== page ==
On February 6, 1998, OFTP submitted a complaint to the Ombudsman of Ontario,  concerning human rights violations due to the actions of various School Boards. This report accurately portrayed the harassment suffered by home schooling families at the hand of some School Boards across the province of Ontario. The complete report and the reply of the Ombudsman is available at http://www.flora.org/oftp/OReport.html [link no longer valid -- current link is http://ontariohomeschool.org/oreport/]

In the past year, there has been a series of consultations designed to explore possible best practices for Boards in relation to home-based education under Ontario's current laws. Taking part in these discussions: Jim Sebastian, Provincial School Attendance Counselor (PSAC); Pierce Thomas, president of  the Ontario Association of  Counselling and Attendance Services (OACAS); Glen Purcell, Scarborough attendance counsellor; Des Brennan, attendance counsellor from the Hamilton-Wentworth  School Board; Betty Brown, Superintendent of Education, Hamilton-Wentworth Catholic District School Board;  Jack Barbibeau, Director from  Home Schooling Legal Defense Association (HSLDA); Jake Zwart, Secretary of the Ontario Christian Home Educators' Connection (OCHEC); Albert Lubberts, president of OFTP and  Donna Sheehan, executive member of OFTP. These meetings have led to increased understanding and to the drafting of a document. The draft document outlines different degrees of contact which families who are  choosing to educate their children at home may have with their local School Board, and still be seen to be in compliance with the Education Act.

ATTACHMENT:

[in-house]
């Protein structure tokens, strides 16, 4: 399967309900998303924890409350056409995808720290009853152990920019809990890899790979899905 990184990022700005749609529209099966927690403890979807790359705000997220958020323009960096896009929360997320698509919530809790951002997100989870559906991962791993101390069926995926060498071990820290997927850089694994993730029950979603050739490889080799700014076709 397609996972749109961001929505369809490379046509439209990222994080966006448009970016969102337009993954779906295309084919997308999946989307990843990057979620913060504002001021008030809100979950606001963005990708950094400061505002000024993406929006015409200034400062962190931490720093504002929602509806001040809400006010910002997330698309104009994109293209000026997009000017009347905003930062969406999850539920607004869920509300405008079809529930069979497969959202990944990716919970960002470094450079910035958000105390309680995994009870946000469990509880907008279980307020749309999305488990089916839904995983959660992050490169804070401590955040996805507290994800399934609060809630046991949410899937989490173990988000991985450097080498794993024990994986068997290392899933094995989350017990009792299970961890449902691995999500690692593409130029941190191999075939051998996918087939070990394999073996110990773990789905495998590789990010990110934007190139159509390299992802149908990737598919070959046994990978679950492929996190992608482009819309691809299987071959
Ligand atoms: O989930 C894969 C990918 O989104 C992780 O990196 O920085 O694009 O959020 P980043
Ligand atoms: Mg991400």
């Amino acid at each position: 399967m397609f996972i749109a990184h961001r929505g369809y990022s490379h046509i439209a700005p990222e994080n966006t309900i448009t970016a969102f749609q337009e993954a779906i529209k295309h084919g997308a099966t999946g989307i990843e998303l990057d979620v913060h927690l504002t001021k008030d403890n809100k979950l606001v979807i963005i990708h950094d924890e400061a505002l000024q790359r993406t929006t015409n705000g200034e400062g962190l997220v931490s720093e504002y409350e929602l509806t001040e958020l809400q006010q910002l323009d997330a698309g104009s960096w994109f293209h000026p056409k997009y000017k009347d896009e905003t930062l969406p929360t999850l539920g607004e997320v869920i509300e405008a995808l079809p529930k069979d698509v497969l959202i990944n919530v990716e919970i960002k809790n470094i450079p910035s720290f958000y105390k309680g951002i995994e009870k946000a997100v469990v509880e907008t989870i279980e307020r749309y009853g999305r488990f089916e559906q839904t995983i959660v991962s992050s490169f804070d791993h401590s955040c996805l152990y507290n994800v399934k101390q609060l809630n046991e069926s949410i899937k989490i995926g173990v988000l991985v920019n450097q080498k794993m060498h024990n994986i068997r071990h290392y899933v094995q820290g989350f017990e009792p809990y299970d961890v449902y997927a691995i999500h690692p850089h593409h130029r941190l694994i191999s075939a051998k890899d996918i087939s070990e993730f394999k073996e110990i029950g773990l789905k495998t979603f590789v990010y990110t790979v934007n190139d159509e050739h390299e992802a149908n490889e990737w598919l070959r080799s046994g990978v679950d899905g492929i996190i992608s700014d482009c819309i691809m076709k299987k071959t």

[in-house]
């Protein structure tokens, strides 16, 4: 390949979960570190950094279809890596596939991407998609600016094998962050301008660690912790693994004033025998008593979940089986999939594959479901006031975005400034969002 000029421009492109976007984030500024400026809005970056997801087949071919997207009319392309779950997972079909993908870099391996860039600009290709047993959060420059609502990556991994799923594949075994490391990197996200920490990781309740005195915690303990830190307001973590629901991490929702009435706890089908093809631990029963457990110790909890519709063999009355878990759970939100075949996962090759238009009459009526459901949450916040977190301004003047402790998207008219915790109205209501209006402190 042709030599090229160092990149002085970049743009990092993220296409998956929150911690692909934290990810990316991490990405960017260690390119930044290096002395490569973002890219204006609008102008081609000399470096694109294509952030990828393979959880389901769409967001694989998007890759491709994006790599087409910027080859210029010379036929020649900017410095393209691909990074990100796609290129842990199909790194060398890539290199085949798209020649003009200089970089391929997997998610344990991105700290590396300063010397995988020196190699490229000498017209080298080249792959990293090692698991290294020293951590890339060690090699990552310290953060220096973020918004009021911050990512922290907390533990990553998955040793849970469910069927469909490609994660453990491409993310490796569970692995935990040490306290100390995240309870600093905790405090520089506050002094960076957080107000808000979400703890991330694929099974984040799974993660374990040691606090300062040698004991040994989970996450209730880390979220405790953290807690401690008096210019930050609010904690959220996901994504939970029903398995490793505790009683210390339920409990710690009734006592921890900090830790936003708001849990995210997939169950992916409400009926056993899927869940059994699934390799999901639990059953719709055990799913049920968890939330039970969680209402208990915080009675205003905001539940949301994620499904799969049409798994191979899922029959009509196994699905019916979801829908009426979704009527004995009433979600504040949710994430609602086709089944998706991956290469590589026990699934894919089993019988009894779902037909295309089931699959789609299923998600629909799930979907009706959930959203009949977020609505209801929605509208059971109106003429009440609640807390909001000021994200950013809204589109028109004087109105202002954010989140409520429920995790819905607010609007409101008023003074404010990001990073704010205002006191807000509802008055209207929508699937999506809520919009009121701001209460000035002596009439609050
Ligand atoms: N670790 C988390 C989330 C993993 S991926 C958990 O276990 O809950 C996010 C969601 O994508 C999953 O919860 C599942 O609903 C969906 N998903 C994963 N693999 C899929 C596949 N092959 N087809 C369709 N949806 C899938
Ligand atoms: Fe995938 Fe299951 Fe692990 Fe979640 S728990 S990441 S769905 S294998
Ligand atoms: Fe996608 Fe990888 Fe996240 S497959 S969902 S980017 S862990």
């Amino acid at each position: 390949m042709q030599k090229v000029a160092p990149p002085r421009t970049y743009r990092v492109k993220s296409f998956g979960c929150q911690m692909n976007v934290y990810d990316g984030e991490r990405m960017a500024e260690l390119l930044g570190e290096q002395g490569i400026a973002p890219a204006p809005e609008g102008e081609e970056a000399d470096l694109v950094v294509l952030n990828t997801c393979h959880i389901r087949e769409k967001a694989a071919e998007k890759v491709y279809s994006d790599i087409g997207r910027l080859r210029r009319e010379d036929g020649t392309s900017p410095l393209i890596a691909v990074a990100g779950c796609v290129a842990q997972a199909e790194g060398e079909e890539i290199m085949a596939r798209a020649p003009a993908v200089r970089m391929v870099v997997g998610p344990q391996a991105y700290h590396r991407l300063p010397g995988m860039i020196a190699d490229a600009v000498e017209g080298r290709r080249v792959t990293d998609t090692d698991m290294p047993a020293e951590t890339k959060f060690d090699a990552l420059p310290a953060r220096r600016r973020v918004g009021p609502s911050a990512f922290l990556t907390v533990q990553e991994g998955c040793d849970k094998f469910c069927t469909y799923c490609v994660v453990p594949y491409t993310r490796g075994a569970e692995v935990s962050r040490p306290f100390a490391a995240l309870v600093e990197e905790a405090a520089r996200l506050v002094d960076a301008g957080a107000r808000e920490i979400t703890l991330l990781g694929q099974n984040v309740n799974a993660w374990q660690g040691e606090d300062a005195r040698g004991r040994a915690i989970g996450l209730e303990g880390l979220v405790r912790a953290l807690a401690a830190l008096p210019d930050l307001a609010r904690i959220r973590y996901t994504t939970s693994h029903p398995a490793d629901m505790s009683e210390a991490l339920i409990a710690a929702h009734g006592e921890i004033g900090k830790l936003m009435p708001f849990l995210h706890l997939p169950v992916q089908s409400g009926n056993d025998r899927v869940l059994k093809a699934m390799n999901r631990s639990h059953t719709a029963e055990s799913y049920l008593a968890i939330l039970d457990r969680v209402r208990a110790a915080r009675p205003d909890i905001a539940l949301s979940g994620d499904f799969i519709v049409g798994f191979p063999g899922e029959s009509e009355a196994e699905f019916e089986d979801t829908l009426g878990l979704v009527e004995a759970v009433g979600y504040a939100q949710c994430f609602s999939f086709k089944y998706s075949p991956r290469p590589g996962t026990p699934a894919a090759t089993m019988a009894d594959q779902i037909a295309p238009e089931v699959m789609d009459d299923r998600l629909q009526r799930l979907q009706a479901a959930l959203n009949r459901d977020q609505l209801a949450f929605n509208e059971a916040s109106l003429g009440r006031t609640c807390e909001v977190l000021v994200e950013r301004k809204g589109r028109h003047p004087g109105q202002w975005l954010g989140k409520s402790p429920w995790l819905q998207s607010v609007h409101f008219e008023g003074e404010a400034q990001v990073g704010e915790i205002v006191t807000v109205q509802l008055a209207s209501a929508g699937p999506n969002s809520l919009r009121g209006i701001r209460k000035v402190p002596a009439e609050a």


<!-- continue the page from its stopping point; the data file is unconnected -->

The Ontario Federation of Teaching Parents supports parental choice in education as stated in the Universal Declaration of Human Rights (26-3) of the United Nations and  believes contact between local Boards and home educating families must be of a voluntary nature. OFTP encourages school boards, as they develop new policies, to find ways to foster good relationships with learners who are, or who have been, pursuing academic studies at home.